Tuesday, June 3, 2014

Camper Van Beethoven album reviews

Camper Van Beethoven fans have been treated to plenty of new and archival releases lately.

In early 2013, the alt-rock band re-emerged after a nine-year recording hiatus with La Costa Perdida.

The reunion album shrewdly mixed ska, rock, norteño, psychedelia, and Middle Eastern music elements together and lyrically explored themes related to California’s North Coast. Initial songwriting sessions were prolific, spawning enough strong contenders for that effort plus a follow-up.

Now an equally absorbing El Camino Real, which is aimed at SoCal and Baja, has arrived via 429/Savoy Label Group. Acerbic front man David Lowery has said of Perdida, “the ocean is calm, benevolent and feminine” and on Real, the sea is “filled with darkness, secrets and chemicals.”

Opening track “The Ultimate Solution” is a trademark CVB stomper with prominent poppy backing vocals and searing violin work from Jonathan Segel. Lowery sings about waiting for the world to end and reference’s Los Angeles’ Rampart Division police department scandal, Korean girls and the city's intersection of Pico & Sepulveda.

A 1980s party in the foothills of Pasadena interrupted by a wildfire inspired “It Was Like That When We Got Here,” featuring a laconic Lowery delivery and memorable recurring guitar line.

His reverb-drenched vocals on “Camp Pendleton” are paired with a seething musical undertow. The ominous and fast-paced “Dockweiler Beach” finds a stuttering Lowery singing “I am waiting in the water at El Segundo” and later describes LAX planes that “take off for Tokyo/they’re never coming back.”

The band has added a fine beer-hoisting sing along to its cannon with the slinky, acoustic guitar-based “I Live in LA,” revisiting the hostess of said Pasadena party. Here, Lowery yelps hilarious lyrics concerning “black SUVs in the drive/tinted windows and guards/cowboy boots and shaves heads/Italian heels and tattooed necks.”

Following airy instrumental “Goldbase” is the folkish standout “Darken Your Door,” bolstered by great mandolin and slide guitar. Memories of good and bad times are the crux of this geographical track concerning a long term relationship at a crossroads. The singer waxes lyrical about living “with an ocean view and an Encinitas record shop,” “in Moreno Valley working on the graveyard shift” and “easy times in Baja and Loreto, swimming in the Sea of Cortez.”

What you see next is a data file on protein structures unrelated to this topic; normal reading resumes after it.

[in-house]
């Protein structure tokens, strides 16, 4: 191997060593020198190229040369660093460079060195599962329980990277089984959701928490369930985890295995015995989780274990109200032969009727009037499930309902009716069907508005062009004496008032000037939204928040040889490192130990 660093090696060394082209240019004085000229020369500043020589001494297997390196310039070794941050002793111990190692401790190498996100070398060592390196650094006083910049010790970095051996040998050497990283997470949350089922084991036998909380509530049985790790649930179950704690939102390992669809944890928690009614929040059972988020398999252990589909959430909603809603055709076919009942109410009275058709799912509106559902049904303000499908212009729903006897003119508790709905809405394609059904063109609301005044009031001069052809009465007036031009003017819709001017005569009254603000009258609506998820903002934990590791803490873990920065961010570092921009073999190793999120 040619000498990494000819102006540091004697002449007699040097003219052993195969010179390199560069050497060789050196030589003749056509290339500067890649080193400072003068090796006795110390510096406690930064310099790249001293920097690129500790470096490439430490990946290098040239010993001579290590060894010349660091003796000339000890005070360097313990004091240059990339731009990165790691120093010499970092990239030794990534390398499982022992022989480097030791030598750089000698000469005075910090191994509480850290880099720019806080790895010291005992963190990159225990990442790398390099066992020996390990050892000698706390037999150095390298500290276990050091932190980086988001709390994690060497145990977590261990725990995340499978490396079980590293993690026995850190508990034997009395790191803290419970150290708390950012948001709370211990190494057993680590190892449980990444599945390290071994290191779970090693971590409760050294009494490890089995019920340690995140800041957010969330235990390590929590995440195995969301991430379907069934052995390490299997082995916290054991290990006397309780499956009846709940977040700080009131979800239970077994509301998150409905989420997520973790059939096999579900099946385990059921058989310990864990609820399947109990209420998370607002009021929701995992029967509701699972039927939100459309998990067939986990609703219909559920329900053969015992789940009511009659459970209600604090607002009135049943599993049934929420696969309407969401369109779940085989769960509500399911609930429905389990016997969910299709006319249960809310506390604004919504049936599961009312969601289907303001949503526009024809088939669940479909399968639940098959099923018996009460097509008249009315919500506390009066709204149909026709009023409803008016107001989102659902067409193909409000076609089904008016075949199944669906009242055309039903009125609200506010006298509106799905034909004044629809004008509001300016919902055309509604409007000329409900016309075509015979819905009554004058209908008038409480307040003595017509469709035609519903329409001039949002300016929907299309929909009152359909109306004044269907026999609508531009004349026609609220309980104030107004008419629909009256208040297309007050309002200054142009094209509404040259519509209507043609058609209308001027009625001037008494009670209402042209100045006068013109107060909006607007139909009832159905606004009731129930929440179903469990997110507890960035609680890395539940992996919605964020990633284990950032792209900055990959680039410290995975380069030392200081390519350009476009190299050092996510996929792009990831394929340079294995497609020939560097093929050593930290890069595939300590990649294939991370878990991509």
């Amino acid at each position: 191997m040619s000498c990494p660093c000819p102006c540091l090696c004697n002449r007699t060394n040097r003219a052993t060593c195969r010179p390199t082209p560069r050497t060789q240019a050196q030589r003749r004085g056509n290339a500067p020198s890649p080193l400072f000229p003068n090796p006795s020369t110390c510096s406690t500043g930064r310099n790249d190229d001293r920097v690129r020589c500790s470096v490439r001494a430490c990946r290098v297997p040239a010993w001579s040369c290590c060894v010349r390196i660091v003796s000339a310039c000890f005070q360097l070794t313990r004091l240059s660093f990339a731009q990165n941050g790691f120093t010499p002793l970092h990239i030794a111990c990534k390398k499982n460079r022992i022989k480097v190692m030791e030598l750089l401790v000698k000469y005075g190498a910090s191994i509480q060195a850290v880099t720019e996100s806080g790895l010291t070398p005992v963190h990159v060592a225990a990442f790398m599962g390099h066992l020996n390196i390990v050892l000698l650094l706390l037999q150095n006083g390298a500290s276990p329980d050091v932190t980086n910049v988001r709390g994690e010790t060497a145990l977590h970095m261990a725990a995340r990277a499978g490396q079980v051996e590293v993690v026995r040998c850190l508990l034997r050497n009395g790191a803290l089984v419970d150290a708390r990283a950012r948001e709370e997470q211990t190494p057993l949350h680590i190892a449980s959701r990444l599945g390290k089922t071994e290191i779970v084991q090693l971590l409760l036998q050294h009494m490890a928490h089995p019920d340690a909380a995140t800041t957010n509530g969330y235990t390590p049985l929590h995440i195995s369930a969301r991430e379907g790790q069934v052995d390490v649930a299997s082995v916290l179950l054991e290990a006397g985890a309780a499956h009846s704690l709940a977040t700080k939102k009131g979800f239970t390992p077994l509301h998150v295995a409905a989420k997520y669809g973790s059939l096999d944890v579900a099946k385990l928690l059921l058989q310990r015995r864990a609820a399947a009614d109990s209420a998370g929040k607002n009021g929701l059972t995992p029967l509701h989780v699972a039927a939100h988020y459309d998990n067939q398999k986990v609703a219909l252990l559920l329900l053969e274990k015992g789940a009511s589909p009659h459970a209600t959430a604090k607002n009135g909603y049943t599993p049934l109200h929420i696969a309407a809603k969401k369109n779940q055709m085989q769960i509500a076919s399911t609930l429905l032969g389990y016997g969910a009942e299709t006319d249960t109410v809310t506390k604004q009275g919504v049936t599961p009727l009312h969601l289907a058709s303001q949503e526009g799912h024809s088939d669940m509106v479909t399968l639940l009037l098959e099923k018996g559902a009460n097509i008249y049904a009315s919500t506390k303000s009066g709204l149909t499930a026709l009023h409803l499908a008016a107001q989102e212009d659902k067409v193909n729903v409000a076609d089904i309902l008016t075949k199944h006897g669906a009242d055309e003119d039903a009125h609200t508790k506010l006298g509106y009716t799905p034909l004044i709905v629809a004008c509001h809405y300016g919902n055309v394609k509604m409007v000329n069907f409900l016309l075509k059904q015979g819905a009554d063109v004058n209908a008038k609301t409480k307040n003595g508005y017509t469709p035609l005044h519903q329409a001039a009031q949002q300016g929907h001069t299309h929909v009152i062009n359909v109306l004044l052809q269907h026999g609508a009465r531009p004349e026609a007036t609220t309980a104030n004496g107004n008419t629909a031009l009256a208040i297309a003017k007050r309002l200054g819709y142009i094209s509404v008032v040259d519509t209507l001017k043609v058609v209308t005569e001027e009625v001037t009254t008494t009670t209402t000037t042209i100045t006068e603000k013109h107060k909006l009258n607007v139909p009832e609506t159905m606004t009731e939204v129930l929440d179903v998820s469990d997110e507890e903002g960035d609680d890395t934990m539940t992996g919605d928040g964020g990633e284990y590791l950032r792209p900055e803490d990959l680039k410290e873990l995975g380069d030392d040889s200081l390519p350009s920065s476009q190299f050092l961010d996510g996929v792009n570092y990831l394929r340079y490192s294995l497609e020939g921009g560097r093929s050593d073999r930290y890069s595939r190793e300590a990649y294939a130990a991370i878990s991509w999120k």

Another highlight, the slow and dreamy “Grasshopper” is a captivating closer populated by gringos, senoritas and federales and located “400 miles down the Mexican coast/$200 from being flat broke.” Later, Lowery sings calmly about “drinking Mescal when the sun goes down.”

While longtime enthusiasts might miss the quirkiness of the group’s initial releases, El Camino Real is a solid addition to the CVB catalog. Bonus points go to Michael Wertz for the CD booklet’s vibrant artwork, loosely tied to the previous album [].

Grade: B+

A few months ago, one of my favorite labels, Omnivore Recordings, put out excellent reissues of this Eighties college rock radio fave’s 1988 major label debut Our Beloved Revolutionary Sweetheart (the fourth overall studio effort) and 1989’s Key Lime Pie.

The former features the original Dennis Herring-produced 14 songs and is highlighted by the single “Eye of Fatima, Part 1,” elegant sweep of “‘One of These Days,” frenzied jig “Turquoise Jewelry” (with its classic line “take off that jumpsuit/you look like Grace Slick”), endearingly odd “She Divines Water,” sprightly organ-drenched “Never Go Back” and dramatic “Tania.”

Among the 11 bonus tracks are the vigorous Buzzcocks cover “Harmony in My Head” and spacey Herb Alpert instrumental “Wade In the Water.” Several live selections comprising CVB’s warped takes on the Damned (“Smash It Up”), Paul Simon (“Kodachrome”), The Stranglers (“Hanging Around”) and more (their own whimsical “Day That Lassie Went to the Moon”) were taken from a 1988 gig at Toad’s Place in New Haven, Conn.

Herring returned to the fold for the more commercially successful Key Lime Pie, containing the rousing, modern rock chart topping Status Quo remake “Pictures of Matchstick Men.” The band was firing on all cylinders, thanks to such standouts as the wistful “Sweethearts,” an eerie “(I Was Born In A) Laundromat,” contemplative ballad “All Her Favorite Fruit,” elegant “Flowers” and “When I Win the Lottery.”

Bonus material comprises four previously unreleased tracks from a 1989 concert at LA’s Universal Amphitheatre – notably trademark tune “Take The Skinheads Bowling” – a pair of previously unreleased live ones from the Soho Natural Sessions and more.

Each CD reissue has a booklet with an informative essay by Jill Stauffer, rare photos and detailed liner notes. Highly recommended for longtime fans.

Grade (both): A

Camper Van Beethoven plays 8 p.m. June 4 at Saint Rocke in Hermosa Beach. Tickets are $20 and available at

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